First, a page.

“Well, I think this is… the right comparison that we can see that, you know, Facebook can have very serious effects on society the same way that cigarettes can,” he said.

It’s not the first time Benioff has compared Facebook to the tobacco industry. In an interview on CNBC’s Squawk Alley in January, Benioff said Facebook should be regulated, just like tobacco.

“I think that you do it exactly the same way that you regulated the cigarette industry. Here’s a product: Cigarettes. They’re addictive, they’re not good for you,” Benioff said at the time. “I think that for sure, technology has addictive qualities that we have to address, and that product designers are working to make those products more addictive and we need to rein that back.”


Company: cnbc, Activity: cnbc, Date: 2018-11-14  Authors: lauren feiner, katie kramer, adam jeffery
Keywords: news, cnbc, companies, ceo, benioff, think, salesforce, whats, addictive, facebook, swisher, cigarettes, tax, way, theyre


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Cramer Remix: This tech play can withstand Wall Street’s pushback

Jim Cramer’s job is to keep in touch with what’s hot and what’s not on Wall Street and to help investors make sense of the stock market’s swings. And recently, technology play Twilio has really impressed the CNBC host. “Some companies are so incredibly well-run that they can triumph even when the Wall Street taste-makers are against them,” Cramer said on “Mad Money” after a notable marketwide sell-off. The best part, he added, was that Twilio’s software-as-a-service story is “still in its very e


Jim Cramer’s job is to keep in touch with what’s hot and what’s not on Wall Street and to help investors make sense of the stock market’s swings. And recently, technology play Twilio has really impressed the CNBC host. “Some companies are so incredibly well-run that they can triumph even when the Wall Street taste-makers are against them,” Cramer said on “Mad Money” after a notable marketwide sell-off. The best part, he added, was that Twilio’s software-as-a-service story is “still in its very e
Cramer Remix: This tech play can withstand Wall Street’s pushback Cached Page below :
Company: cnbc, Activity: cnbc, Date: 2018-11-14  Authors: elizabeth gurdus, jim urquhart, scott mlyn, pradeep gaur, mint, getty images
Keywords: news, cnbc, companies, cramer, wall, withstand, tech, remix, stock, marketwide, street, streets, twilios, pushback, companies, twilio, play, technology, whats


Cramer Remix: This tech play can withstand Wall Street's pushback

Jim Cramer’s job is to keep in touch with what’s hot and what’s not on Wall Street and to help investors make sense of the stock market’s swings. And recently, technology play Twilio has really impressed the CNBC host.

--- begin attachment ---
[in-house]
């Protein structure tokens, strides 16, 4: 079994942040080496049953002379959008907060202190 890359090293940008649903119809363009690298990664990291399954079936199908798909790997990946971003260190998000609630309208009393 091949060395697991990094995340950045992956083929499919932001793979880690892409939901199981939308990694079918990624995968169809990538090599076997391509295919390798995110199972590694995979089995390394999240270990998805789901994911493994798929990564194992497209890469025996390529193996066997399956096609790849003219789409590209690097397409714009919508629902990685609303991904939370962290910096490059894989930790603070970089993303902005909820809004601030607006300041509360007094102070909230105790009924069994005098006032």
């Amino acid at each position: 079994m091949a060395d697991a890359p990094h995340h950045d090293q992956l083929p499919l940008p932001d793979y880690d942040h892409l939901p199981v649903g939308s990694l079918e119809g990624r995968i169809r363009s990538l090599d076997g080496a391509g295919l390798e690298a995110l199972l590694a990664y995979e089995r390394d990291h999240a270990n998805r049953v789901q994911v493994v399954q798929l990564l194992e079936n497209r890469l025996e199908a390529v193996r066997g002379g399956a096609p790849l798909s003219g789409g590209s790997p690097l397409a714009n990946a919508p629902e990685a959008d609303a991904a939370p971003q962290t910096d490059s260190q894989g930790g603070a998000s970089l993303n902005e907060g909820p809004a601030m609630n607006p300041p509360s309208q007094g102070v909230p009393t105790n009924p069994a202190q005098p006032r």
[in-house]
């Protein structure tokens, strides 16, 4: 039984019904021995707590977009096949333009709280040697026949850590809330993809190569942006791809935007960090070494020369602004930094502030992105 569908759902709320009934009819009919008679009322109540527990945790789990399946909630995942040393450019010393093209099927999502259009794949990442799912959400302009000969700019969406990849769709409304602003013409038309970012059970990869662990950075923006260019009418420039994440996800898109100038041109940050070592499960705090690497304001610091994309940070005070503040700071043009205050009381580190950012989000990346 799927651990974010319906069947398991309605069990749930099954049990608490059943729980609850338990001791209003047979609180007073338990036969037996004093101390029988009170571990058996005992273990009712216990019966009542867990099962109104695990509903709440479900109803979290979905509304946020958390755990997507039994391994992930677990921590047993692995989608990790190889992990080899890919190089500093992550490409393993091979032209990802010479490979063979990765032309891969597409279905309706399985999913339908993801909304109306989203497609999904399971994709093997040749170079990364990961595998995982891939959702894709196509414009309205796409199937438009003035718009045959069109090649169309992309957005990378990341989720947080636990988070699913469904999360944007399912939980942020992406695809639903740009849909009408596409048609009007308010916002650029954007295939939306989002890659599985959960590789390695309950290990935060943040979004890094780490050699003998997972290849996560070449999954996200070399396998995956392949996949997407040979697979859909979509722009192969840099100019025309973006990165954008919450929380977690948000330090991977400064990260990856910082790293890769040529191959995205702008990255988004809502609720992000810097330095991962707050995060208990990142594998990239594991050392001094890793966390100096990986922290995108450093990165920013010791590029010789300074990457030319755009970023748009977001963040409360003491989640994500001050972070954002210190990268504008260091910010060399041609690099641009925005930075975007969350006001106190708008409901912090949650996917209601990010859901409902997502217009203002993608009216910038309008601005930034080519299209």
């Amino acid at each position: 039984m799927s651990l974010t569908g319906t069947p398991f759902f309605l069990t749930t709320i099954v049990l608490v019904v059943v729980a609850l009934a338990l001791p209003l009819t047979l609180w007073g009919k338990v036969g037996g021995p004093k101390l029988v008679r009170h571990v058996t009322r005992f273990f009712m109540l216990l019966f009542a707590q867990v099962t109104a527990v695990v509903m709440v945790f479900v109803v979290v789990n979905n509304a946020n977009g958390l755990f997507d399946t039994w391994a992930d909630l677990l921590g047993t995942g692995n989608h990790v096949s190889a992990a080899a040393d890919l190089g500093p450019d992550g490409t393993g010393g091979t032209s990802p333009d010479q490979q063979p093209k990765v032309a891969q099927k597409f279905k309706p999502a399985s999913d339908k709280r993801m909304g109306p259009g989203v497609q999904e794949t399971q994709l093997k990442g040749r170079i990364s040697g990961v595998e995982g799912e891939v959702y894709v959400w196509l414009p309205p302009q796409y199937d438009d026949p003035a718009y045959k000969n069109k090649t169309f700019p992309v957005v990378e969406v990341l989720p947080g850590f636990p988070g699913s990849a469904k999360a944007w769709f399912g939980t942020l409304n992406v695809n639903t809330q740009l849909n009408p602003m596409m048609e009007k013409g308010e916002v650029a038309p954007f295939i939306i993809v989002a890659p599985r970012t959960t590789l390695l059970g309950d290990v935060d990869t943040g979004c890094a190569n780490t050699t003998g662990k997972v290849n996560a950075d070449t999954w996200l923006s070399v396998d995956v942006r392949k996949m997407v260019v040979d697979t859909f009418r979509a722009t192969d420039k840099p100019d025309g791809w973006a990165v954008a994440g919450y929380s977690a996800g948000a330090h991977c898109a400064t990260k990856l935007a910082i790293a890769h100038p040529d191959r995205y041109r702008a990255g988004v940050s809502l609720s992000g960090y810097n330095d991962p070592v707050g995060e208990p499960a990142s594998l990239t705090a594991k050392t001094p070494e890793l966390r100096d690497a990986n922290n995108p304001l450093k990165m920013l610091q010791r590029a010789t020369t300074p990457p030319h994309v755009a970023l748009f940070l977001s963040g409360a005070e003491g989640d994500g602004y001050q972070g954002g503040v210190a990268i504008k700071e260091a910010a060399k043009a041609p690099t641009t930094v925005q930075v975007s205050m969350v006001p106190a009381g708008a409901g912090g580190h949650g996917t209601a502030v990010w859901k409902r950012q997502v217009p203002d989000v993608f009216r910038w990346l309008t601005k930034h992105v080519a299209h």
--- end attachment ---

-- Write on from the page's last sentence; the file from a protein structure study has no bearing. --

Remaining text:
“Some companies are so incredibly well-run that they can triumph even when the Wall Street taste-makers are against them,” Cramer said on “Mad Money” after a notable marketwide sell-off.

Last week, the stock of Twilio — which helps companies like Uber and Airbnb develop and deliver push technology through their apps and connect with customers — surged 35 percent in a single day after the company reported a blowout earnings report.

Even Cramer didn’t expect results that strong. The best part, he added, was that Twilio’s software-as-a-service story is “still in its very early innings.”

“But thanks to the latest marketwide turmoil, … Twilio’s shares have pulled back dramatically from their highs, falling from $98 and change … to $84 as of today,” Cramer said. “To me, it feels like a real bargain at these levels, although, of course, I’d like it lower, particularly if people keep talking about the bear market.”


Company: cnbc, Activity: cnbc, Date: 2018-11-14  Authors: elizabeth gurdus, jim urquhart, scott mlyn, pradeep gaur, mint, getty images
Keywords: news, cnbc, companies, cramer, wall, withstand, tech, remix, stock, marketwide, street, streets, twilios, pushback, companies, twilio, play, technology, whats


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Expert weighs in on what’s holding the RCEP back

Expert weighs in on what’s holding the RCEP back7:54 PM ET Wed, 14 Nov 2018The Regional Comprehensive Economic Partnership’s member countries don’t have enough “political will” to achieve a level of detail that will make the agreement “deeper” and “more substantial,” says Alex Capri of the National University of Singapore.


Expert weighs in on what’s holding the RCEP back7:54 PM ET Wed, 14 Nov 2018The Regional Comprehensive Economic Partnership’s member countries don’t have enough “political will” to achieve a level of detail that will make the agreement “deeper” and “more substantial,” says Alex Capri of the National University of Singapore.
Expert weighs in on what’s holding the RCEP back Cached Page below :
Company: cnbc, Activity: cnbc, Date: 2018-11-14
Keywords: news, cnbc, companies, holding, university, weighs, expert, partnerships, rcep, substantial, singapore, political, nov, regional, whats


Expert weighs in on what's holding the RCEP back

Expert weighs in on what’s holding the RCEP back

7:54 PM ET Wed, 14 Nov 2018

The Regional Comprehensive Economic Partnership’s member countries don’t have enough “political will” to achieve a level of detail that will make the agreement “deeper” and “more substantial,” says Alex Capri of the National University of Singapore.


Company: cnbc, Activity: cnbc, Date: 2018-11-14